Ref my 96 Gavin writes “This is hardly a scientific attitude and you wouldn’t apply this kind of logic to any other scientific issue” I do resent being told that I do not have a scientific attitude, and I hope you will post this rebuttal in full. My position is perfectly scientific, if you would only read everything I have written. It does become a bore rewriting the same things over and over again. First, from my previous work on CO2, I found it impossible to believe that adding any more CO2 into the atmosphere, over pre-industrial levels, could cause the sort of effects claimed by AGW. There is correlation to be sure, but I note that there is no experimental data that connects the recent alleged rise in temperature with the recent rise in CO2 concentration. Hence AGW is merely a hypothesis, with no supporting experimental data. If CO2 is not causing the recent warming, then something else must be. That something is, I believe, the sun. There is a great deal of correlation with things that happen on the sun, and the earth’s climate; e.g. the number of sunspots in the middle of solar cycles when the sun ought to be active, correlate very well with both warm and cold periods on earth. Notably the Maunder minimum, and the 20th century, when the sun has been more active than average. However, there is no obvious physics that accounts for this correlation. There is no comprehensive physics that expalins, in detail, the various cold and warm periods that the earth has experienced over the years. There are hypotheses, but, again, no experimental data. We are, therefore, faced with two hypotheses, neither of which has any supporting experimental data; AGW and the sun. I choose to believe the sun is the cause, and I fully expect that when the hard data comes in, I will be proved to have been correct.

    [Response: Even by your logic that makes no sense. You claim no knowledge supports either GHGs or the sun, and you are therefore confident it must be the sun. Why? The logic of your presentation should only lead to complete agnosticism. But in reality there is plenty of positive evidence – changes in radiation spectra at the top and bottom of the atmosphere show exactly what is expected from increases in GHGs, predicted effects are seen (strat cooling, more warming over continents than land, winter than summer), models runs from almost twenty years ago match what was seen etc. Solar forcing is fine as a theory and I’ve written half a dozen papers on the subject – it’s just not relevant today (just like orbital forcing, the opening of Drake’s Passage, or the massive final drainage of Lake Agassiz aren’t relevant either). Meanwhile, the people who used your argument in the 1980s, 1990s and today keep bringing it up as if no additional evidence is ever presented. It is indeed ‘a bore’. – gavin]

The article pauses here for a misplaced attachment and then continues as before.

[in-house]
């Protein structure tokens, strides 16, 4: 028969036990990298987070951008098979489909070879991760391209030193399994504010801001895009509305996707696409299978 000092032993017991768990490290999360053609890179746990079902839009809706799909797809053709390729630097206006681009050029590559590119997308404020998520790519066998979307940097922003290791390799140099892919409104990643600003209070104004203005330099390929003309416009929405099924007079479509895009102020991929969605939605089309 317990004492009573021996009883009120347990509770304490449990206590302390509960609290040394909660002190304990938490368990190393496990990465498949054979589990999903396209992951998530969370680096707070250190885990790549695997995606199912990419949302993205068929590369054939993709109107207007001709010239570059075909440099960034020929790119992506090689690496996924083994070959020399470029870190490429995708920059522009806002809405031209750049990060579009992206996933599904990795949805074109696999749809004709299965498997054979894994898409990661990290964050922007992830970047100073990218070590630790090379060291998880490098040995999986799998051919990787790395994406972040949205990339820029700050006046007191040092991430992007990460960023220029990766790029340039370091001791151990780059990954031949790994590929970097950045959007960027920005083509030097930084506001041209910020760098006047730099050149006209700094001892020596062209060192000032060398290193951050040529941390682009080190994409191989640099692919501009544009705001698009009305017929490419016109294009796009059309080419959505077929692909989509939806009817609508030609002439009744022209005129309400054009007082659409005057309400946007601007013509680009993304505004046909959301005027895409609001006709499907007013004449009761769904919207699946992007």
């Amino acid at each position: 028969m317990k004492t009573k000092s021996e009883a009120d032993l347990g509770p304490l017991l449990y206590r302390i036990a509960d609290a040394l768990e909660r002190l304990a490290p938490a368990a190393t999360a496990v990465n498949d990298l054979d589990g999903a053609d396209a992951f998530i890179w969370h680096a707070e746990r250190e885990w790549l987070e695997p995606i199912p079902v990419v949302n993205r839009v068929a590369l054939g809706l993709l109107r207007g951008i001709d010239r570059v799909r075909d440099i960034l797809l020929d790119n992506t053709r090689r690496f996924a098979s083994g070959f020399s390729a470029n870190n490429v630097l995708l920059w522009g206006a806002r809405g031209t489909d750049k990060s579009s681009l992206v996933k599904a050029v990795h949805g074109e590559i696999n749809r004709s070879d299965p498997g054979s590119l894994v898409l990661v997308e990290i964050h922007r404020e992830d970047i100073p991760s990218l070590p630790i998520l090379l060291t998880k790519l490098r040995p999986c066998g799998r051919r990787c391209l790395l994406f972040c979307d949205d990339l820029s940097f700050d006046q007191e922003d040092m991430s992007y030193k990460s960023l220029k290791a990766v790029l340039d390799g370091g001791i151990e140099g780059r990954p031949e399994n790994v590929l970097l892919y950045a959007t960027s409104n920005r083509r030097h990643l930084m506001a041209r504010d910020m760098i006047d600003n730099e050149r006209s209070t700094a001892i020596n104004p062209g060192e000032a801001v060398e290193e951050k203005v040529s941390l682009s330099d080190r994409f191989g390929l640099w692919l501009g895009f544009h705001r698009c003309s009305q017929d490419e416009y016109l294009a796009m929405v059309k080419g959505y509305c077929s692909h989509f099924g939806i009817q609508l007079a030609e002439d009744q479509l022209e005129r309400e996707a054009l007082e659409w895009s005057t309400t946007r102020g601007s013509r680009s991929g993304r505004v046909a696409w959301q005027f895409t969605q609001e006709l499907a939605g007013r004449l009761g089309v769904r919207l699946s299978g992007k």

108. John Mashey:

    re: #94 Charles on my URL in #8
    Oops, sorry, the extra period snuck in. Correct for Oreskes’ essay is:

    http://www.ametsoc.org/atmospolicy/documents/Chapter4.pdf

  109. Richard Ordway:

    re. 107 Gavin, you mean more warming over land then the oceans don’t you?

    You wrote
    “more warming over continents than land.”

    [Response: Err… yes. In my defense, it was written during a Sunday morning repose…. Thanks – gavin]

  110. Timothy Chase:

    rk (#90) wrote:

    Re: Timothy Chase and Russell Seitz and the hoax. Sorry to burst your bubble, but Rush corrected the hoax immediately after the commercial. Laughed at getting hoaxed, told people to ignore the segment. Then Spencer put an apology on Rush’s webpage for issuing a poorly worded note to Rush, that mis-led him.

    I don’t know if you’ve noticed, but I haven’t regarded Rush Limbaugh’s “mistake” as being all that central in this. It isn’t about Rush. In fact, at root it isn’t even about climatology or even the nature of science, but something much more fundamental and profound as well as something ancient and primitive. However, lets focus on something a little closer to your current range of interests.

    Even at the most superficial level, the hoax proved its point. If you look at the article referenced in George Darroch’s 69, it states:

    Skeptics jumped on the report. A British scientist e-mailed the report to 2,000 colleagues before spotting it was a spoof. Another from the U.S. called it a “blockbuster.”

    Blogger skeptic Neil Craig wrote: “This could not be more damaging to manmade global warming theory … I somehow doubt if this is going to be on the BBC news.”

    Hoax bacteria study tricks climate skeptics
    Thu Nov 8, 2007 3:25pm GMT
    http://uk.reuters.com/article/environmentNews/idUKL0887458220071108

    It was a splash with much of the skeptic community, even with scientists who should have known better than to simply assume that a single technical paper will overturn decades of science.

    In all likelihood the latter should have seen the problems with the paper’s thesis simply in terms of ocean chemistry and the fact that the ocean is not presently an emitter of CO2 but a sink. The carbon dioxide which is entering the climate system in entering through the atmosphere — and in terms of its distribution (as determined by satellite imaging), it is largely coming from regions of high population density. They should also have known that matching the trend of rising atmospheric CO2, we have the trend of falling atmospheric O2 — caused by the consumption of oxygen as we burn fossil fuels. And they should have known that the lighter carbon isotope marks the CO2 as the product of fossil fuel use.